- 01 Air quality standards
- 02 Smoking ban
- 03 Ventilation effectiveness
- 04 VOC reduction
- 05 Air filtration
- 06 Microbe and mold control
- 07 Construction pollution management
- 08 Healthy entrance
- 09 Cleaning protocol
- 10 Pesticide management
- 11 Fundamental material safety
- 12 Moisture management
- 13 Air flush
- 14 Air infiltration management
- 15 Increased ventilation
- 16 Humidity control
- 17 Direct source ventilation
- 18 Air quality monitoring and feedback
- 19 Operable windows
- 20 Outdoor air systems
- 21 Displacement ventilation
- 22 Pest control
- 23 Advanced air purification
- 24 Combustion minimization
- 25 Toxic material reduction
- 26 Enhanced material safety
- 27 Antimicrobial activity for surfaces
- 28 Cleanable environment
- 29 Cleaning equipment
- P9 Advanced cleaning
24. Combustion minimization
To reduce occupant exposure to combustion-related air pollution from heating and transportation sources.
Although wood and gas fireplaces have aesthetic benefits, they can also be detrimental to indoor air quality. If not effectively sealed off from the living space, they can contribute harmful combustion byproducts such as carbon monoxide and particulate matter. Carbon monoxide has 210 times the binding affinity for hemoglobin compared to oxygen, and thus prevents oxygen from being delivered to the body, leading to hypoxia—lack of oxygen delivery to body tissues that can cause nausea, loss of consciousness and death. Carbon monoxide leads to about 170 non-automotive fatal poisonings in the U.S. every year.
The following are forbidden in regularly occupied spaces:
All combustion equipment used in the project for heating, cooling, water-heating, process heating or power generation (whether primary or back-up) must meet California’s South Coast Air Quality Management District rules for pollution:
Signage, visible from pick-up, drop-off and parking areas indicates:
To reduce particulate matter emissions from both on-road and non-road diesel fueled vehicles and construction equipment, the following requirements are met:
|Core & Shell||New & Existing Buildings||New & Existing Interiors|
|Part 1: Appliance and Heater Combustion Ban||O||O||O|
|Part 2: Low-Emission Combustion Sources||O||O||-|
|Part 3: Engine Exhaust Reduction||O||O||-|
|Part 4: Construction Equipment||O||O||-|
|Commercial Kitchen||Education||Multifamily Residential||Restaurant||Retail|
|Part 1: Appliance and Heater Combustion Ban||-||O||O||O||O|
|Part 2: Low-Emission Combustion Sources||-||O||O||O||O|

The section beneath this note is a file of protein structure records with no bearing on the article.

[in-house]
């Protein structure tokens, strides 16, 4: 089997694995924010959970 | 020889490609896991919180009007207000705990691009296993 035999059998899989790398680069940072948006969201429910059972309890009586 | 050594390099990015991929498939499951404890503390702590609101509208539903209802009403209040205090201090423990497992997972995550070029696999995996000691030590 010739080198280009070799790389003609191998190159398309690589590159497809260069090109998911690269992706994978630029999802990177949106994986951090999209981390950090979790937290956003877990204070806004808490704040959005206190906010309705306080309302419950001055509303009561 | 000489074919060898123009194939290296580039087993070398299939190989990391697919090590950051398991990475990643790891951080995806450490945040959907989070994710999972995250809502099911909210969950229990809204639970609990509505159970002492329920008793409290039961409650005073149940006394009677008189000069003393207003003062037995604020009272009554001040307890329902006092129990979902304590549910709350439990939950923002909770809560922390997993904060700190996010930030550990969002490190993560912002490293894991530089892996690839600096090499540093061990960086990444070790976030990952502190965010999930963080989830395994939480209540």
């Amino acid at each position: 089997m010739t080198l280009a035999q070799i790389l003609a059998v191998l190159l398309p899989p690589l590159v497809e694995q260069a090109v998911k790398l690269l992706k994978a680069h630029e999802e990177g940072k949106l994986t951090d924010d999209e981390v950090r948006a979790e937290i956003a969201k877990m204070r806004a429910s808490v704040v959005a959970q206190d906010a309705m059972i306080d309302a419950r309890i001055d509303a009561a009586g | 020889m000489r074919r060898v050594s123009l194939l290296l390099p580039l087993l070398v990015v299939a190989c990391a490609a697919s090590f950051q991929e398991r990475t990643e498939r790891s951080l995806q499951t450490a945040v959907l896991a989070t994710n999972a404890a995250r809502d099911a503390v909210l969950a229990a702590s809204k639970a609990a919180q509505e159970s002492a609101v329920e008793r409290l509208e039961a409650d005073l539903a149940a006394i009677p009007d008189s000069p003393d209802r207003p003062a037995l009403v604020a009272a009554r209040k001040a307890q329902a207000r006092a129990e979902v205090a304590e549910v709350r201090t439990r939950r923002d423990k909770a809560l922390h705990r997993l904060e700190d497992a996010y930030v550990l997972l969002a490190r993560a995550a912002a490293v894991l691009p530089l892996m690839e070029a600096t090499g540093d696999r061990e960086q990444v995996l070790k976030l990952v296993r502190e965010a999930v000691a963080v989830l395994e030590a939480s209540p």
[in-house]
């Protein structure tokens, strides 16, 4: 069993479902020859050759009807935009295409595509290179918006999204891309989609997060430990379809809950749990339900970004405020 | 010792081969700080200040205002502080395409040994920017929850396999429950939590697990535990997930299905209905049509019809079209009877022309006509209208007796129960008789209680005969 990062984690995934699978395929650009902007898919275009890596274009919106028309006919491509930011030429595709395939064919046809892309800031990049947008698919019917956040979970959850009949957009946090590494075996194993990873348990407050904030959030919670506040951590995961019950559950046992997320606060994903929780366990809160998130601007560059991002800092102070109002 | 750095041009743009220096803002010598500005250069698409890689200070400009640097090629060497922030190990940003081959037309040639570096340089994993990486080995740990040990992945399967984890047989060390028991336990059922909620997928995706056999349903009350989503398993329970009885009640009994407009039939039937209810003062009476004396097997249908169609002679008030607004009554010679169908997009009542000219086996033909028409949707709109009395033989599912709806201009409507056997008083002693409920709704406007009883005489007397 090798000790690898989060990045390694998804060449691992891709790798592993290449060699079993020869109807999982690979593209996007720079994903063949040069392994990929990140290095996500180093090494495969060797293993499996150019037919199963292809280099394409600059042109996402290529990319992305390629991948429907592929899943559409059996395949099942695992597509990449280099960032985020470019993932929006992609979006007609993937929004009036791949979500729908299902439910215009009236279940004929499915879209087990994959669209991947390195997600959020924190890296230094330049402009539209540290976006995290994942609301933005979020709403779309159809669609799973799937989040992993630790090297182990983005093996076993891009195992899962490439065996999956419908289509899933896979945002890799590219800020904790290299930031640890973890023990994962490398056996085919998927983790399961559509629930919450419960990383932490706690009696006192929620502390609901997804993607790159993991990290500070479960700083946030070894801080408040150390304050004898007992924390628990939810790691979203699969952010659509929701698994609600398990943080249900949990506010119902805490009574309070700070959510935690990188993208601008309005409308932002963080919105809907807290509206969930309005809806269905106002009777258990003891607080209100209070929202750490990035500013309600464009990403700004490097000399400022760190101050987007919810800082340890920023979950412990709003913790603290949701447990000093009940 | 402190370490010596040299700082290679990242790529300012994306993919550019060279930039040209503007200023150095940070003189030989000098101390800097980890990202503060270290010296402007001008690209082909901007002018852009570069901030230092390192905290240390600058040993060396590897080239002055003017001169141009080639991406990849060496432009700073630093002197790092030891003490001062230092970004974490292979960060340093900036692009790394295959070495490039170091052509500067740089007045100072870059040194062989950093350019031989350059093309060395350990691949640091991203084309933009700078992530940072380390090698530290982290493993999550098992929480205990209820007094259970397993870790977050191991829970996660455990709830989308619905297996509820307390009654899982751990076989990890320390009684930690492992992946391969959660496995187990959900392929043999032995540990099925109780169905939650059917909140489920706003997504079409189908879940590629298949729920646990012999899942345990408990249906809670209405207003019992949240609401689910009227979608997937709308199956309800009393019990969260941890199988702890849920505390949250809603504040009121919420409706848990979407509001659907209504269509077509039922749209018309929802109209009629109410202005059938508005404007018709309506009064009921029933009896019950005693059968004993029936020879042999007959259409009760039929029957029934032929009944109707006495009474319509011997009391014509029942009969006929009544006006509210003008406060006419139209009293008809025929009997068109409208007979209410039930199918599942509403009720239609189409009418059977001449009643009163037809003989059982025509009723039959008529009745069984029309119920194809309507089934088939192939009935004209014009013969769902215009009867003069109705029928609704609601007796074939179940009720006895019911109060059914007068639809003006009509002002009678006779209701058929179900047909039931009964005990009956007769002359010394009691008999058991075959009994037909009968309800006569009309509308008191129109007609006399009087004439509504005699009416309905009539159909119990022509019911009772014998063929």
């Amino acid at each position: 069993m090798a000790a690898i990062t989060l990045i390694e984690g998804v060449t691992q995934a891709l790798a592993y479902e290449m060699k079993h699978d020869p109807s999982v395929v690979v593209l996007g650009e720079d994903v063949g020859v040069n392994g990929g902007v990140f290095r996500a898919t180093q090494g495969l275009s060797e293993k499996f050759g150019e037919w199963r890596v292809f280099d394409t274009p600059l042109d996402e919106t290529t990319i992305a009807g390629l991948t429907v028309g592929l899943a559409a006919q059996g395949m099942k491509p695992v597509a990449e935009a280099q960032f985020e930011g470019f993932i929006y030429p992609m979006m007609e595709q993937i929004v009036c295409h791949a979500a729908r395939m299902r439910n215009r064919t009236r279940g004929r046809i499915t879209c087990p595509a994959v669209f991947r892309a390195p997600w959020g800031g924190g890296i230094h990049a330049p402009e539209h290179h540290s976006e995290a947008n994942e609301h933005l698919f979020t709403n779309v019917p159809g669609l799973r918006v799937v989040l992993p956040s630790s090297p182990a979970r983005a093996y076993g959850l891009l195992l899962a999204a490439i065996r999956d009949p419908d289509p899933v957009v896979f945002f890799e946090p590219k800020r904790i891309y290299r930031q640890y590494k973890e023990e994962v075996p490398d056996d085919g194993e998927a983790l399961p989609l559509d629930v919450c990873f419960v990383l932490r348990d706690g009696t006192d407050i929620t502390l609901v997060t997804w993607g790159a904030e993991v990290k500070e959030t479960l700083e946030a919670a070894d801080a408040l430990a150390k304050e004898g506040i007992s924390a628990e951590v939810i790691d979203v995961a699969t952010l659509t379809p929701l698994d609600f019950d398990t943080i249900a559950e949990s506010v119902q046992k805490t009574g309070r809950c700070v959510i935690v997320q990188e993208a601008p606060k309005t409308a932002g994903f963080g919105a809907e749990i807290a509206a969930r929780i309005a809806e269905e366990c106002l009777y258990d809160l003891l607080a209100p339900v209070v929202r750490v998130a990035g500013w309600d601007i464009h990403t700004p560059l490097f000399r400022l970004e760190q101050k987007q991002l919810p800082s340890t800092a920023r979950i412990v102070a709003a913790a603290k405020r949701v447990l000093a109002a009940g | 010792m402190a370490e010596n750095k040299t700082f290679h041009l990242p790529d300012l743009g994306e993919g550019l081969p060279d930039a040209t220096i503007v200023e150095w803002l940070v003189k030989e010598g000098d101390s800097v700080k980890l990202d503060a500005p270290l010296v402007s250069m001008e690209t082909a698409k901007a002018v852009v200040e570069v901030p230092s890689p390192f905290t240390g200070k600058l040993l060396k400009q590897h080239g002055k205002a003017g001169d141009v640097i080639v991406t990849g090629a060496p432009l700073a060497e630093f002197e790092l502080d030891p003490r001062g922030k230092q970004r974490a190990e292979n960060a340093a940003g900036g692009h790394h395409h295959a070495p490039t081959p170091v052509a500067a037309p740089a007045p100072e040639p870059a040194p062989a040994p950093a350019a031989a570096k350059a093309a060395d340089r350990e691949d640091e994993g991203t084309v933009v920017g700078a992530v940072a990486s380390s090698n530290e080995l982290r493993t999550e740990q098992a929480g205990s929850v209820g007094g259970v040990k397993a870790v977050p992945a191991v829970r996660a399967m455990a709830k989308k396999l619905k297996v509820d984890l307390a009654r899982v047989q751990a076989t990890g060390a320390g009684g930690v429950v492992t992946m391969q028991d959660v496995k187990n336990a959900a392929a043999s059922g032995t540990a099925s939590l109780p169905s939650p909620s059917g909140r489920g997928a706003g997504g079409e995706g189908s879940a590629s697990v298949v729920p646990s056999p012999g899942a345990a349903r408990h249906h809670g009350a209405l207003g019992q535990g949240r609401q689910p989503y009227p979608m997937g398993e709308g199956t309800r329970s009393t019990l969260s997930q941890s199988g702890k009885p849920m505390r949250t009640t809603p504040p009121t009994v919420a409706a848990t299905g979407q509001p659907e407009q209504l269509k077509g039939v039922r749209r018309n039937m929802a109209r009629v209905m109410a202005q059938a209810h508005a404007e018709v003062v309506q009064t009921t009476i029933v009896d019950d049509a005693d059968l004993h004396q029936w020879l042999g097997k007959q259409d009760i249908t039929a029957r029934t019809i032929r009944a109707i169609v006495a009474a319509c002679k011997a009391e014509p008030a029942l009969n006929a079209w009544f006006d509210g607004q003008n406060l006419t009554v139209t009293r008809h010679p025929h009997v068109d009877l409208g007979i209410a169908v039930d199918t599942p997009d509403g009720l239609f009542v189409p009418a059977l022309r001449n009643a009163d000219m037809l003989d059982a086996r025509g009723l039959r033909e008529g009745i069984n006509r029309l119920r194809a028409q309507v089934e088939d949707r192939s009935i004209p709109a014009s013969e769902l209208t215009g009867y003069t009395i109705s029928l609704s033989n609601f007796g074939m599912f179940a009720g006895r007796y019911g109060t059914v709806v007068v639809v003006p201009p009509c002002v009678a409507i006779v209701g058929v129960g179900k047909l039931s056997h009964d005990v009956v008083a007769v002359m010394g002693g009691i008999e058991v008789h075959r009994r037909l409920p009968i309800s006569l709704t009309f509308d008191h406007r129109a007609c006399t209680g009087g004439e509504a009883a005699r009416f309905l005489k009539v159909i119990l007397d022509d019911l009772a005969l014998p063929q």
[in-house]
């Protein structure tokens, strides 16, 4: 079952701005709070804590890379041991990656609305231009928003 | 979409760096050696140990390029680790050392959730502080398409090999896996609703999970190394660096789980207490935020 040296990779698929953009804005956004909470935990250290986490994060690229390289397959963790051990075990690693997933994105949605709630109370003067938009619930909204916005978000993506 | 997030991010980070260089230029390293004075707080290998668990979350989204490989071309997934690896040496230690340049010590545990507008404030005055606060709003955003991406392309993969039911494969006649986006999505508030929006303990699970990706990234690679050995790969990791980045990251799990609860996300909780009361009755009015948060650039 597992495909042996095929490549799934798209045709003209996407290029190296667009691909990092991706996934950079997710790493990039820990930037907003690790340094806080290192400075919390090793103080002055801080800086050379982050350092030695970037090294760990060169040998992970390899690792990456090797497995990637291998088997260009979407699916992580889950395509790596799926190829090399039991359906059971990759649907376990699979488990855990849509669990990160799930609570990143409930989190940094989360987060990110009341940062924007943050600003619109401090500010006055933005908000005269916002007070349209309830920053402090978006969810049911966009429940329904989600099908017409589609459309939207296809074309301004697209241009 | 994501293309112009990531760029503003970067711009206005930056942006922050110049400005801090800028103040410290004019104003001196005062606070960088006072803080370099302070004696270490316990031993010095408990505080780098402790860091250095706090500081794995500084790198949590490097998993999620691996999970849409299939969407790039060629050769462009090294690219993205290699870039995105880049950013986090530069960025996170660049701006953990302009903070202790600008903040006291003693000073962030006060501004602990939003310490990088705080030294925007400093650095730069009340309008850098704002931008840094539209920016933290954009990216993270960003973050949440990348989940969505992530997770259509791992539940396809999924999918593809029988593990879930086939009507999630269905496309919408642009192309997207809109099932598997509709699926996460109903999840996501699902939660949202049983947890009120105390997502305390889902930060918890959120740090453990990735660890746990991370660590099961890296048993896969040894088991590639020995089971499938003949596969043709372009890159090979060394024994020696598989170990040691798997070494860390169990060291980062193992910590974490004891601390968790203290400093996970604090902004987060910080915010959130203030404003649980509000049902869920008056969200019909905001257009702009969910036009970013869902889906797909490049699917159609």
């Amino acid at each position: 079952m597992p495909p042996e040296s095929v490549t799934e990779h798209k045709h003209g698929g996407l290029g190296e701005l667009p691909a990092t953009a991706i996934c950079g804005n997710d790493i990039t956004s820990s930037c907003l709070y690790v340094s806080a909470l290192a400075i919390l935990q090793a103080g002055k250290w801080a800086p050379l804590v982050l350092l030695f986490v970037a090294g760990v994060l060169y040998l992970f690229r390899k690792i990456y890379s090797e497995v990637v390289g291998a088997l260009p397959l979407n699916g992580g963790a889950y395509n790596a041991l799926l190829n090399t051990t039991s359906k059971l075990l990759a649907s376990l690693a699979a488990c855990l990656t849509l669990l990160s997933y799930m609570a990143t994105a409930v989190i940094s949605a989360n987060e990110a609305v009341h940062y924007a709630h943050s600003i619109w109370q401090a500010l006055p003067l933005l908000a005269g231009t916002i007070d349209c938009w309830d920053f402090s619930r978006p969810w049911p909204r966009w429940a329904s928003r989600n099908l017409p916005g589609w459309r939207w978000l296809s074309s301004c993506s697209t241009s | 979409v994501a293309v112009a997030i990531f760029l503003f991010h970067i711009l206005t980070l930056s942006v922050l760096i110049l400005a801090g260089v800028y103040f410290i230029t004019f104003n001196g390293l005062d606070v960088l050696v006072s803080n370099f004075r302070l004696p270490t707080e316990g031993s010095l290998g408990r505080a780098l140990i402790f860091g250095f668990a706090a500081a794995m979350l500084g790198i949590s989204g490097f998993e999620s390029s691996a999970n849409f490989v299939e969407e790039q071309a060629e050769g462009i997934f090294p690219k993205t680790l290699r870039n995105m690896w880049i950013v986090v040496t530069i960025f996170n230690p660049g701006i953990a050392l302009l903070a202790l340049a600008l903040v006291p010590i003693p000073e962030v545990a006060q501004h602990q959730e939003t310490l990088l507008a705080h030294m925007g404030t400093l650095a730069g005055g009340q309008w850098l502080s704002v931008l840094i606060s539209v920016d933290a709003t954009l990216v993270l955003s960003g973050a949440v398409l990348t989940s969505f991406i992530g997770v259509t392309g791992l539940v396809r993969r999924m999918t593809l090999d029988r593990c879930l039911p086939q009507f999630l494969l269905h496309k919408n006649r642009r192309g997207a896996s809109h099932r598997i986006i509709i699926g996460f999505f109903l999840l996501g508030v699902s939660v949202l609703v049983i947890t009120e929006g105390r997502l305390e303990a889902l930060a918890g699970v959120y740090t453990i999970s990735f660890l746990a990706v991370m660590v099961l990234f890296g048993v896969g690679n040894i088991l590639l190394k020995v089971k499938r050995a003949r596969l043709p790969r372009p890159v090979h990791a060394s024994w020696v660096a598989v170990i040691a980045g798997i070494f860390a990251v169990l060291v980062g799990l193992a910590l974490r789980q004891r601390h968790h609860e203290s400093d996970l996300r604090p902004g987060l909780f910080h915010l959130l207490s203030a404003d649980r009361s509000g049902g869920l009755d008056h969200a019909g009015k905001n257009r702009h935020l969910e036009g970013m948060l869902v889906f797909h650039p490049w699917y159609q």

|Part 3: Engine Exhaust Reduction||-||O||O||O||O|
|Part 4: Construction Equipment||O||O||O||O||O|
Verification Methods Matrix
|Letters of Assurance||Annotated Documents||On-Site Checks|
|Part 1: Appliance and Heater Combustion Ban||Owner||Spot Check|
|Part 2: Low-Emission Combustion Sources||MEP|
|Part 3: Engine Exhaust Reduction||Visual Inspection|
|Part 4: Construction Equipment||Contractor|
The EPA notes that under certain conditions, combustion appliances such as heaters, ranges, ovens, stoves, furnaces, fireplaces, water heaters and clothes dryers can release contaminants into the home that can seriously damage health.
The South Coast Air Quality Management District Rule 1110.2 (amended 9/7/2012) establishes requirements for gaseous- and liquid-fueled engines for the purpose of reducing emission of oxides from nitrogen, VOCs and carbon monoxide.
The South Coast Air Quality Management District Rule 1111 (amended 9/5/14) establishes requirements for natural gas fired, fan-type central furnaces for the purpose of reducing emission of nitrogen oxides.
The South Coast Air Quality Management District Rules 1121 (amended 9/3/04) and 1146.2 (amended 5/5/06) establish requirements for emissions of nitrogen oxides from residential natural gas-fired water heaters and large water heaters.
The South Coast Air Quality Management District Rules 1146.1 (amended 11/1/13) and 1146.2 (amended 5/5/06) establish requirements for the reduction of emissions of oxides of nitrogen from boilers, process heaters and steam generators.
USGBC's LEED v4 Pilot Credit 75: Clean Construction requires non-road diesel engine vehicles on site that are 25 horsepower and greater to comply with the US EPA Tier 4 PM emissions standards, or a local equivalent.
USGBC's LEED v4 Pilot Credit 75: Clean Construction requires 95% of all diesel engine contractor/subcontractor vehicles meet the requirements set forth in the US EPA model year 2007 on-road standards, or a local equivalent.
USGBC's LEED v4 Pilot Credit 75: Clean Construction requires all equipment, vehicles and loading/unloading to be located away from air intakes and operable openings of adjacent buildings.